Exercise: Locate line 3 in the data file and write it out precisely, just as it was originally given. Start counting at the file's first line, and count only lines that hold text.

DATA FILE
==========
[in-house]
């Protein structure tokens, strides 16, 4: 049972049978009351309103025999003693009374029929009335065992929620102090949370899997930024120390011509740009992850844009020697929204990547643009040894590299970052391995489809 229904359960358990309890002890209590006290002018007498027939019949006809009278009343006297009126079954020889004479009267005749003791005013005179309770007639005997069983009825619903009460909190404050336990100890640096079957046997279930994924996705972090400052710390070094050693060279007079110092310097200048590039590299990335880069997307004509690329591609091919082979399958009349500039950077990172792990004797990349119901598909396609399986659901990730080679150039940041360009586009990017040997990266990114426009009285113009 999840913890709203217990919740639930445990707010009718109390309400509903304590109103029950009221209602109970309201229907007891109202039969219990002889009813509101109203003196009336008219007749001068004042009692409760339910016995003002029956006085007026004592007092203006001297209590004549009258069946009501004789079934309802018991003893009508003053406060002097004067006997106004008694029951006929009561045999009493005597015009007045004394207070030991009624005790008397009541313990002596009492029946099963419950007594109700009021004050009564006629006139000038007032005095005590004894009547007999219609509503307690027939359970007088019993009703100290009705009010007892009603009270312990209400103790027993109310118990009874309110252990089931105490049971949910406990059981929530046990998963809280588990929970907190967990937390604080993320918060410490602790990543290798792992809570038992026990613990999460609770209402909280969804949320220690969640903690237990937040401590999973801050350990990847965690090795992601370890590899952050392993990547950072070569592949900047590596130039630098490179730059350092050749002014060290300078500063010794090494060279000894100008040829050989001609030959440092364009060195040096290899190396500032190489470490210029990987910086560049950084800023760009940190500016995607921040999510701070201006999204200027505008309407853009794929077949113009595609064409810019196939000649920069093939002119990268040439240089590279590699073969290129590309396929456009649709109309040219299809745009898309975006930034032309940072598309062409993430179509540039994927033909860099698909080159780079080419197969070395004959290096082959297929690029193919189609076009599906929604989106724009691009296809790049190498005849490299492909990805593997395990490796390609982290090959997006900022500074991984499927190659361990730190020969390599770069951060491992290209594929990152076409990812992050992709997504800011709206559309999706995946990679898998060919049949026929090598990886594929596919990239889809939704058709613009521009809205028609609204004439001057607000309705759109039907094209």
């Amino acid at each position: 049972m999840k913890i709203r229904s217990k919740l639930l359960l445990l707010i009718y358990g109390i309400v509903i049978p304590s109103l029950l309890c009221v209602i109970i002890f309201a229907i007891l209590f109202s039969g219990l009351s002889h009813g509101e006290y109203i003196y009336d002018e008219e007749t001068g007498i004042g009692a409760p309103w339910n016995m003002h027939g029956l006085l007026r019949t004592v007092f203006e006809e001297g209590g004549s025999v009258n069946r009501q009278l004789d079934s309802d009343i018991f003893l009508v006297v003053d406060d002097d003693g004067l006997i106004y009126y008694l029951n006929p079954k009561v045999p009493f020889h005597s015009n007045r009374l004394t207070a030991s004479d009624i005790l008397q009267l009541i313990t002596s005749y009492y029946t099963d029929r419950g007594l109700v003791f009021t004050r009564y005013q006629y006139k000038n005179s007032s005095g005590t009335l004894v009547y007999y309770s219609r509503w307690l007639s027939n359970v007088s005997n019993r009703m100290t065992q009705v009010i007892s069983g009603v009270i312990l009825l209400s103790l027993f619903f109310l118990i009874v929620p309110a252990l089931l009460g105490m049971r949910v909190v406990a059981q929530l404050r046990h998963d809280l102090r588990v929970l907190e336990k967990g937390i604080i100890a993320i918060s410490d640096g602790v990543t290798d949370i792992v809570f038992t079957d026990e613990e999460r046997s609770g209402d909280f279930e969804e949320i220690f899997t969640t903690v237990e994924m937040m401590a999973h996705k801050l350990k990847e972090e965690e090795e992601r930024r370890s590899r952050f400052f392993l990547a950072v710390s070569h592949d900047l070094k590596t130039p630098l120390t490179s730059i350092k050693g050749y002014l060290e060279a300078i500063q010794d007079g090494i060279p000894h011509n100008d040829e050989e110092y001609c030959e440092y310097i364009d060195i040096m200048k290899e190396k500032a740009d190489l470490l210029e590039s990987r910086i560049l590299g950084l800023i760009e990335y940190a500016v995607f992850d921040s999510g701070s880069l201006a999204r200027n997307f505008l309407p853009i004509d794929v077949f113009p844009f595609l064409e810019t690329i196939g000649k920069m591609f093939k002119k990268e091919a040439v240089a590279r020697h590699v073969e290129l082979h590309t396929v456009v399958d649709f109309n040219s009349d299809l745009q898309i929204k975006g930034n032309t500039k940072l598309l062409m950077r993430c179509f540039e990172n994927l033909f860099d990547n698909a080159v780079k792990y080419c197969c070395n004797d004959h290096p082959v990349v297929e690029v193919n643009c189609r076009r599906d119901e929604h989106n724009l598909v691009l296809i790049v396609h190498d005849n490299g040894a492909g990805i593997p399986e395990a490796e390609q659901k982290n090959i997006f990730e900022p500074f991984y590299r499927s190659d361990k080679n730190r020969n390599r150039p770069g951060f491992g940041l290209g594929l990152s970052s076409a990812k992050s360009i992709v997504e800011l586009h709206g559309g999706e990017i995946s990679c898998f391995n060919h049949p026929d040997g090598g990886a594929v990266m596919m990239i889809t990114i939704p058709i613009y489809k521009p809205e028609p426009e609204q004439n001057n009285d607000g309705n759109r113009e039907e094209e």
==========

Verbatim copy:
């Amino acid at each position: 049972m999840k913890i709203r229904s217990k919740l639930l359960l445990l707010i009718y358990g109390i309400v509903i049978p304590s109103l029950l309890c009221v209602i109970i002890f309201a229907i007891l209590f109202s039969g219990l009351s002889h009813g509101e006290y109203i003196y009336d002018e008219e007749t001068g007498i004042g009692a409760p309103w339910n016995m003002h027939g029956l006085l007026r019949t004592v007092f203006e006809e001297g209590g004549s025999v009258n069946r009501q009278l004789d079934s309802d009343i018991f003893l009508v006297v003053d406060d002097d003693g004067l006997i106004y009126y008694l029951n006929p079954k009561v045999p009493f020889h005597s015009n007045r009374l004394t207070a030991s004479d009624i005790l008397q009267l009541i313990t002596s005749y009492y029946t099963d029929r419950g007594l109700v003791f009021t004050r009564y005013q006629y006139k000038n005179s007032s005095g005590t009335l004894v009547y007999y309770s219609r509503w307690l007639s027939n359970v007088s005997n019993r009703m100290t065992q009705v009010i007892s069983g009603v009270i312990l009825l209400s103790l027993f619903f109310l118990i009874v929620p309110a252990l089931l009460g105490m049971r949910v909190v406990a059981q929530l404050r046990h998963d809280l102090r588990v929970l907190e336990k967990g937390i604080i100890a993320i918060s410490d640096g602790v990543t290798d949370i792992v809570f038992t079957d026990e613990e999460r046997s609770g209402d909280f279930e969804e949320i220690f899997t969640t903690v237990e994924m937040m401590a999973h996705k801050l350990k990847e972090e965690e090795e992601r930024r370890s590899r952050f400052f392993l990547a950072v710390s070569h592949d900047l070094k590596t130039p630098l120390t490179s730059i350092k050693g050749y002014l060290e060279a300078i500063q010794d007079g090494i060279p000894h011509n100008d040829e050989e110092y001609c030959e440092y310097i364009d060195i040096m200048k290899e190396k500032a740009d190489l470490l210029e590039s990987r910086i560049l590299g950084l800023i760009e990335y940190a500016v995607f992850d921040s999510g701070s880069l201006a999204r200027n997307f505008l309407p853009i004509d794929v077949f113009p844009f595609l064409e810019t690329i196939g000649k920069m591609f093939k002119k990268e091919a040439v240089a590279r020697h590699v073969e290129l082979h590309t396929v456009v399958d649709f109309n040219s009349d299809l745009q898309i929204k975006g930034n032309t500039k940072l598309l062409m950077r993430c179509f540039e990172n994927l033909f860099d990547n698909a080159v780079k792990y080419c197969c070395n004797d004959h290096p082959v990349v297929e690029v193919n643009c189609r076009r599906d119901e929604h989106n724009l598909v691009l296809i790049v396609h190498d005849n490299g040894a492909g990805i593997p399986e395990a490796e390609q659901k982290n090959i997006f990730e900022p500074f991984y590299r499927s190659d361990k080679n730190r020969n390599r150039p770069g951060f491992g940041l290209g594929l990152s970052s076409a990812k992050s360009i992709v997504e800011l586009h709206g559309g999706e990017i995946s990679c898998f391995n060919h049949p026929d040997g090598g990886a594929v990266m596919m990239i889809t990114i939704p058709i613009y489809k521009p809205e028609p426009e609204q004439n001057n009285d607000g309705n759109r113009e039907e094209e």